the more places you'll go.
~ Dr. Seuss ~

I've never been the type before to have several books on the go, but I wonder if maybe that's why I've often had a hard time finishing certain books. You know, the not-so-gripping types. Non-novels. I have so many great books that I've bought over the years, but never got past the first couple of chapters. So, I've decided to try moving forward on several fronts to see if that'll keep me more interested. So far, it seems to be working.

The failure to read good books both enfeebles the vision and strengthens our most fatal tendency--the belief that the here and now is all there is.
~ Allan Bloom ~

So here's what's sitting on my nightstand right now, as of today. Two I'm well into, one I've just started, and the other two are still waiting, unopened, like a gift I haven't given myself yet. (along with countless others, which will increasingly populate this list as the year goes on!)

Nerd To Love, Honor and Vacuum: When You Feel Like a Maid More Than a Wife and Mother ~ Sheila Wray Gregoire
Nerd The Enemy Within: Saving America from the Liberal Assault on its Churches, School, and Military ~ Michael Savage
Nerd The Body: Being Light in Darkness ~ Charles Colson
Gift 2 Honeymoon With My Brother: A Memoir ~ Franz Wisner
Gift 2 A Woman of Moderation: Breaking the Chains of Poor Eating Habits ~ Dee Brestin


What books are waiting on YOUR nightstand?

St. Patty's Fiddle

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i AM a super-mom, dang it!

>> Thursday, March 12, 2009

And I FINALLY found the proof ~ over at Work at Home Mom Revolution.



A Super Mom:

  1. Doesn't try to be her kids' friend. Yes, she listens. Yes, she can have fun with her kids. But there's a clear line. And the bottom line is: she's a parent.
  2. Doesn't live vicariously through her children. She lets them find their own interests and pursuits, and encourages them wherever possible.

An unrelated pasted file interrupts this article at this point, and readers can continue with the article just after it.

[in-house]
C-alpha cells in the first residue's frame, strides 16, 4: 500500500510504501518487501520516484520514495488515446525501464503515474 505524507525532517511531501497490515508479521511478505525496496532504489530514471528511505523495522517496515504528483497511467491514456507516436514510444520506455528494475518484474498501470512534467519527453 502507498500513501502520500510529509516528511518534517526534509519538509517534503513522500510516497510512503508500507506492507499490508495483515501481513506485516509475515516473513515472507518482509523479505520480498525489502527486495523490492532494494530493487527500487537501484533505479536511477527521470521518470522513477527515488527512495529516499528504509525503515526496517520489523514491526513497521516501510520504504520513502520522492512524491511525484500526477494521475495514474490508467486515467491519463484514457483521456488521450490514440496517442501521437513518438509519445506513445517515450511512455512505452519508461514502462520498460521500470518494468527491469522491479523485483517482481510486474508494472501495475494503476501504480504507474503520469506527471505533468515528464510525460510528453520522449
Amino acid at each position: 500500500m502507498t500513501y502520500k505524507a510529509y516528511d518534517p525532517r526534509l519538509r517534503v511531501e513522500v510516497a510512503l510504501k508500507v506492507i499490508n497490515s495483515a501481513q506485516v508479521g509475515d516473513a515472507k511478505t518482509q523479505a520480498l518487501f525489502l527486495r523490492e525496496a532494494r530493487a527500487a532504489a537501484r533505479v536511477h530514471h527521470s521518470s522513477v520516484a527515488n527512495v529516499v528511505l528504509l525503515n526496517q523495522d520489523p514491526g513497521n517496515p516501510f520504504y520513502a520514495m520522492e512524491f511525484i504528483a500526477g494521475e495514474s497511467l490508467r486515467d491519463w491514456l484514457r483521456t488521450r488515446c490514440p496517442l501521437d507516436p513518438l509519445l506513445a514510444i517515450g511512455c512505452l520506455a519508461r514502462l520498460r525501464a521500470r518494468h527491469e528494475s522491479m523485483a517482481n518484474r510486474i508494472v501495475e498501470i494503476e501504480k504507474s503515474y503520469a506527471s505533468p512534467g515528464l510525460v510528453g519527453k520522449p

3. Doesn't expect perfection from herself, which is good, because it's impossible to achieve.
  4. Doesn't withhold love, even when her kids are being rotten. She lets them know that although she's very unhappy with their actions, she still loves them, and that's never going to change.
  5. Listens to her children and allows them to express themselves, even when their views don't jibe with her own.
  6. Doesn't spoil her kids with material possessions. She also teaches her kids to be generous and not obsess over debts owed to them. After all, it is only money. And people are more important than money.
  7. Doesn't quit on her kids, no matter what. It's not even an option. And her kids, realizing that Mom's in it for the long haul, will not stray too far off course.


Notice how it doesn't say anything about making sure her kids watch only minimum amounts of TV or that the house is spotless and all the laundry is folded and put away the instant it comes out of the dryer? Or that she bakes her own bread from scratch and feeds her kids only fruits and veggies for snacks? Or that she vacuums in a dress, heels and pearls, with a song in her heart?

Does this excite anyone else like it does me?!

glitters

Thank goodness, it's got nothing to do with our housekeeping abilities, or completing the daily "to do" lists in a timely manner (like, daily), or always serving properly balanced, perfectly nutritious meals!!

(Or what kind of clothes we wear!)

((But a cape and matching boots would be nice, don't you think?))

Are YOU a Super-Mom? I think we need a club.


Superhero